From the data in Table 1 above, it can be seen that the acetic acid treated SCK paper provides significantly better aged release stability than untreated paper.

EXAMPLES 4-37

5 and 10% acetic acid was coated by a Meyer rod onto #42 SCK paper from Otis Specialty Papers. The coated paper was in turn coated with UV9300/3% UV9310c silicone release system at 200 and 400 feet per minute at two different silicone weights by means of a 3 roll offset gravure coating machine at Black Clawson Machine Co. Cure was then effected by exposure to 2 banks of focused Fusion Systems 375 watt/inch microwave-fired mercury vapor H lamps. The samples were then tested and the laminates were aged against the Gelva 2) and at 25 adhesive at 25 Flexacryl The release data from these tests is set forth below in Tables 2-6 along with comparative data.

                                  TABLE 2__________________________________________________________________________Gelva   4A*   4   5A*   5   6A*   6   7A*   7   8   9   10  11__________________________________________________________________________% Acetic  0     5   0     5   0     5   0     5   10  10  10  10AcidLine Speed  200   200 200   200 400   400 400   400 200 200 400 400Coat Weight  0.78  0.89            1.06  1.0 1.0   0.80                                0.75  1.0 0.80                                              0.97                                                  0.76                                                      1.04Release data,g/in.sup.2Initial at  65    50  40    35  35    55  65    35  50  35  50  35253 day at  >500  180 340   70  340   250 >500  70  140 60  230 70701 week at  >500  120 300   40  350   180 >500  40  80  40  160 50702 weeks at  >500  190 >500  50  >500  280 >500  40  100 40  180 6070__________________________________________________________________________ *Comparative Example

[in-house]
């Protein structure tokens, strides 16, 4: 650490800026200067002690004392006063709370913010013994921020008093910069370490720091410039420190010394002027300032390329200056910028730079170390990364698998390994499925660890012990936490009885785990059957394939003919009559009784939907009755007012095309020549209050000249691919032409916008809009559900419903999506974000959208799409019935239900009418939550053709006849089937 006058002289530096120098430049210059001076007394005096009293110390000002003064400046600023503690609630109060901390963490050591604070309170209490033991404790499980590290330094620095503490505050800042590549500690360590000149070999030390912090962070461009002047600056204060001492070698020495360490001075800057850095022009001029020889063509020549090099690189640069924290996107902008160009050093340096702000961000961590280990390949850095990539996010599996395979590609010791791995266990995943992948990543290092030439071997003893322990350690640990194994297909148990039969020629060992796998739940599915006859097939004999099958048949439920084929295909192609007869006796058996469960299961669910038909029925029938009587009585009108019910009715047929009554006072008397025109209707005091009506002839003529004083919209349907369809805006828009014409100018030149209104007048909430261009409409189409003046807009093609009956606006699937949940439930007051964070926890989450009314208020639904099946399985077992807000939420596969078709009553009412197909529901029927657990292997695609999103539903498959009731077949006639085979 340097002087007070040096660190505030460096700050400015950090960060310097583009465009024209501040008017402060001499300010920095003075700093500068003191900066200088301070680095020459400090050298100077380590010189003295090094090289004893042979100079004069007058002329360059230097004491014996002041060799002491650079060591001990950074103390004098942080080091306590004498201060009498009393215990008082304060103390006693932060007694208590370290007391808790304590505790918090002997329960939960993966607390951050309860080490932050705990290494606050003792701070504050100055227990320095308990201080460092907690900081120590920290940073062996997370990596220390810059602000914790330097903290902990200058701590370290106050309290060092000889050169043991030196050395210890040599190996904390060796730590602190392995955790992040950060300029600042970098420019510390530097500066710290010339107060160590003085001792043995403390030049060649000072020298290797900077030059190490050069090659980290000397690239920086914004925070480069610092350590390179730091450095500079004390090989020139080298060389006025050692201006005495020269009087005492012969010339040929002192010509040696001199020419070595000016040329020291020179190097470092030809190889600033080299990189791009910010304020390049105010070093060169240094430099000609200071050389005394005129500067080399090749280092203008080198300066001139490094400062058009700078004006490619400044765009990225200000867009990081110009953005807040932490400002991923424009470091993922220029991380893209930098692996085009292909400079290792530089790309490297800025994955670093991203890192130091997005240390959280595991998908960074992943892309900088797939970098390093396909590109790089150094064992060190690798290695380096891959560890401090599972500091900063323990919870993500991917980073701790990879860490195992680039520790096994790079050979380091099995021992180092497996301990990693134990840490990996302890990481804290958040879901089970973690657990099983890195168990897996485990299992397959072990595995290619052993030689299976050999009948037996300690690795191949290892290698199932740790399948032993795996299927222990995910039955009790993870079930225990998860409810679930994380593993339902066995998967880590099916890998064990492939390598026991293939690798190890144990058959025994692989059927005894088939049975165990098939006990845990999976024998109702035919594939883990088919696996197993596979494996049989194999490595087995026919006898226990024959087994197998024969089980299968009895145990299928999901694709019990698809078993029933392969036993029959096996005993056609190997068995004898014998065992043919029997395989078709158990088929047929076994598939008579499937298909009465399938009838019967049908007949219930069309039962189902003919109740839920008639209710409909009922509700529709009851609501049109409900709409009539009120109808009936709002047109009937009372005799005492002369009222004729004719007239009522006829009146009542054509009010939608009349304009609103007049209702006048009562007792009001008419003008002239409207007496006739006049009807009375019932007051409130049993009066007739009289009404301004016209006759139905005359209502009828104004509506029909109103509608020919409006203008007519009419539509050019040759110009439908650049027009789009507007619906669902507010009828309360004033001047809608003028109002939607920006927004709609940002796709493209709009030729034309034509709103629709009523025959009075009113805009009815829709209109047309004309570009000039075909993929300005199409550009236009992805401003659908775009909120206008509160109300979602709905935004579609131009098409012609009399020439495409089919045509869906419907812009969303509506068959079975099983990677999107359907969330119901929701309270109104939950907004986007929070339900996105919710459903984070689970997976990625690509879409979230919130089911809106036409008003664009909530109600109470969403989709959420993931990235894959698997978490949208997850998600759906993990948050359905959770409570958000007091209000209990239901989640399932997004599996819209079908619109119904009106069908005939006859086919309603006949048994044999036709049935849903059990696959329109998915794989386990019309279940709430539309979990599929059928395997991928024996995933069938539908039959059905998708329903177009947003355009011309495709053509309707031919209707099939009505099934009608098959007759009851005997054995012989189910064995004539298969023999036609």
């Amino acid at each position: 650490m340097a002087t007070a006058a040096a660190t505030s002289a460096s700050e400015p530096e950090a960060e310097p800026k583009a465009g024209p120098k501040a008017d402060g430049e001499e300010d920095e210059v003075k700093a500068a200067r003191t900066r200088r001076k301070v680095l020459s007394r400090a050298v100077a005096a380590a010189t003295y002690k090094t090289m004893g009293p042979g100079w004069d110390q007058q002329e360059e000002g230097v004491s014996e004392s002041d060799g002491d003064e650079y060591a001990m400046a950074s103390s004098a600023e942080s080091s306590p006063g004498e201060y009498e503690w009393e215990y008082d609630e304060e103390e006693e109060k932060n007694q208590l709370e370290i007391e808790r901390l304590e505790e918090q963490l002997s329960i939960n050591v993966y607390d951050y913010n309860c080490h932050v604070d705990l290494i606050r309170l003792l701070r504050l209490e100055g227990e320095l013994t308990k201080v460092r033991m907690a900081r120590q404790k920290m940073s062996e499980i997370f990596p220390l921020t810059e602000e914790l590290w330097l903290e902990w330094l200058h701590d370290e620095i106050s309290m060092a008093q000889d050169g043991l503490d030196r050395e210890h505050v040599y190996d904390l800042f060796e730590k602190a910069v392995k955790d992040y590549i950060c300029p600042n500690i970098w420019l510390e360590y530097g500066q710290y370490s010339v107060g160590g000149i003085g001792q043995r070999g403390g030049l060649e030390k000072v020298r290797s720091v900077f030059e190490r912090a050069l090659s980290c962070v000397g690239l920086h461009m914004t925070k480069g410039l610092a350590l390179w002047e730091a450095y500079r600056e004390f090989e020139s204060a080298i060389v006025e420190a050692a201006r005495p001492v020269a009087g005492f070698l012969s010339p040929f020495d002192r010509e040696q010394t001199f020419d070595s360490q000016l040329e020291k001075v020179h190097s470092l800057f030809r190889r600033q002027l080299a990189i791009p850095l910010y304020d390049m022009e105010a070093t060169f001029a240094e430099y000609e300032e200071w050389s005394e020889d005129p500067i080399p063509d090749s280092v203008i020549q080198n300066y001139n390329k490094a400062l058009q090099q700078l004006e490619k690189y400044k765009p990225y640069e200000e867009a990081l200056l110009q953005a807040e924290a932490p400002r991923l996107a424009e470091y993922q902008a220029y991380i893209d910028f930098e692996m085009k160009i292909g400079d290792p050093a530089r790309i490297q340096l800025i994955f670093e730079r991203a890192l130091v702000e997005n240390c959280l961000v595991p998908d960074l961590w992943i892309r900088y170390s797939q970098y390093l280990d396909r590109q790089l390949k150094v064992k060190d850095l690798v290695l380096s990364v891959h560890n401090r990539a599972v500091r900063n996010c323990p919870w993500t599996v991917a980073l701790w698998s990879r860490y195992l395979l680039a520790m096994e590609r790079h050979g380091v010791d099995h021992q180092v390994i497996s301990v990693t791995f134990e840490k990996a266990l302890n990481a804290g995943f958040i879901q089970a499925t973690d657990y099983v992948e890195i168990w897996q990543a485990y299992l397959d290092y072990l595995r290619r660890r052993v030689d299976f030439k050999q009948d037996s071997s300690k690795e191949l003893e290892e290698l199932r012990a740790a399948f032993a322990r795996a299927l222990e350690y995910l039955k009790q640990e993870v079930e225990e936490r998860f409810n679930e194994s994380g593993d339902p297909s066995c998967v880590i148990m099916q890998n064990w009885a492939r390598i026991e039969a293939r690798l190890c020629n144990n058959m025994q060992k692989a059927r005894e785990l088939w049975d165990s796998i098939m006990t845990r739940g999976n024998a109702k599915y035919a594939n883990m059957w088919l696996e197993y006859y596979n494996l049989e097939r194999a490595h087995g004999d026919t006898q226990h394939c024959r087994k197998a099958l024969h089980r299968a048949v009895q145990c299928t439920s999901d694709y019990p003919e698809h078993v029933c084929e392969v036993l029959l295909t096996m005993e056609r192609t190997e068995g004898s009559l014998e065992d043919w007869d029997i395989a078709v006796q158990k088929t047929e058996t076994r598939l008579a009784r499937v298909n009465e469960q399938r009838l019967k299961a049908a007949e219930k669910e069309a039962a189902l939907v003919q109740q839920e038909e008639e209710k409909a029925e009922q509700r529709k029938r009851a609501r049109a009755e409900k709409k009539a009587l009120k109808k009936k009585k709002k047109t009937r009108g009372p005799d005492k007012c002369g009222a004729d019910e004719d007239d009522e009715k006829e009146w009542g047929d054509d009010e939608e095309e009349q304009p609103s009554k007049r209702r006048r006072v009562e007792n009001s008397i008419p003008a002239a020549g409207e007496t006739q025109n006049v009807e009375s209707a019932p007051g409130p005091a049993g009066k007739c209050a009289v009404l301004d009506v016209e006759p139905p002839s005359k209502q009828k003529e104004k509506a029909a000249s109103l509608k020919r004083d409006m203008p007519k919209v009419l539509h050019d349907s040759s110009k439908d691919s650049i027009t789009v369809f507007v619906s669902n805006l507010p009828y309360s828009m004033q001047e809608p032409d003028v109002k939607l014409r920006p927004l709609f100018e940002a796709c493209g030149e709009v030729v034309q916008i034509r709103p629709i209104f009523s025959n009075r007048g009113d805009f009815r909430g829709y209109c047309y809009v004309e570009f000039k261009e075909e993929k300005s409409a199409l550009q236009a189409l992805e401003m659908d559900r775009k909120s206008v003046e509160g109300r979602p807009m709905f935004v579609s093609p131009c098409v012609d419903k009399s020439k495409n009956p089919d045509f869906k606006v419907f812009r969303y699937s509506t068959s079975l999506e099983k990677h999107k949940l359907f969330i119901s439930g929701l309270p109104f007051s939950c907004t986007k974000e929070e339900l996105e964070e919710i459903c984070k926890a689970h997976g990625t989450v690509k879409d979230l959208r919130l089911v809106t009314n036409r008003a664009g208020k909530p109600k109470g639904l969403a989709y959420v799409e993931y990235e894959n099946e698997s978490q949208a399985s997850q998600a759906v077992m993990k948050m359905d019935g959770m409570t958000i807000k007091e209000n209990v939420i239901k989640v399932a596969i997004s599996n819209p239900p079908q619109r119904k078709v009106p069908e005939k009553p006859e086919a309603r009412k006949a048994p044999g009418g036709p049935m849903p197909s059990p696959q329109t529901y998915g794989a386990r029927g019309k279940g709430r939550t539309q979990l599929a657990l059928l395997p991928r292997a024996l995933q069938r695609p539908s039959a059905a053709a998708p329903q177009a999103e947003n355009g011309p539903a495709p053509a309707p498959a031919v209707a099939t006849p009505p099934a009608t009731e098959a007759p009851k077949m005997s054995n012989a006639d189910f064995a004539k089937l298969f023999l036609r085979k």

TABLE 3__________________________________________________________________________Gelva       12A*  12  13A*                    13  14A*                            14  15A*  15  16  17  18  19__________________________________________________________________________% Acetic Acid      0     5   0   5   0   5   0     5   10  10  10  10Line Speed 200   200 200 200 400 400 400   400 200 200 400 400Coat Weight      0.76  0.89                1.06                    1.0 1.0 0.80                                0.75  1.0 0.80                                              0.97                                                  0.76                                                      1.04Release Data, g/in.sup.2Initial at 25      110   85  60  60  50  95  90    55  85  55  100 501 week at 70      500   90  130 50  120 120 >500  40  70  40  100 402 weeks at 70      500   70  150 40  150 120 >500  40  60  60  100 40__________________________________________________________________________ *Comparative Example

                                  TABLE 4__________________________________________________________________________Ashland Example    20A*  20  21A*                    21   22A*                             22  23A*                                     23  24   25  26  27__________________________________________________________________________% Acetic Acid      0     5   0   5    0   5   0   5   10   10  10  10Line Speed 200   200 200 200  400 400 400 400 200  200 400 400Coat Weight      0.78  0.89                1.06                    1.0  1.0 0.80                                 0. 75                                     1.0 0.80 0.97                                                  0.76                                                      1.04Release Data, g/in.sup.2Initial at 25      90    75  60  50   55  75  85  45  80   55  80  601 week at 25      >250  90  100 60   90  90  240 45  85   60  90  602 weeks at 25      470   80  100 50   100 70  375 40  75   50  75  55__________________________________________________________________________

              TABLE 5______________________________________Ashland Example      28A*      28      29A*    29______________________________________Acetic Acid  0         5       0       5Line Speed   200       200     400     200Coat Weight  0.78      0.89    1.0     1.0Release Data, g/in.sup.2Initial at 25        80        80      50      601 day at 70        450       100     130     701 week at 70        >500      220     >500    120______________________________________ *Comparative Example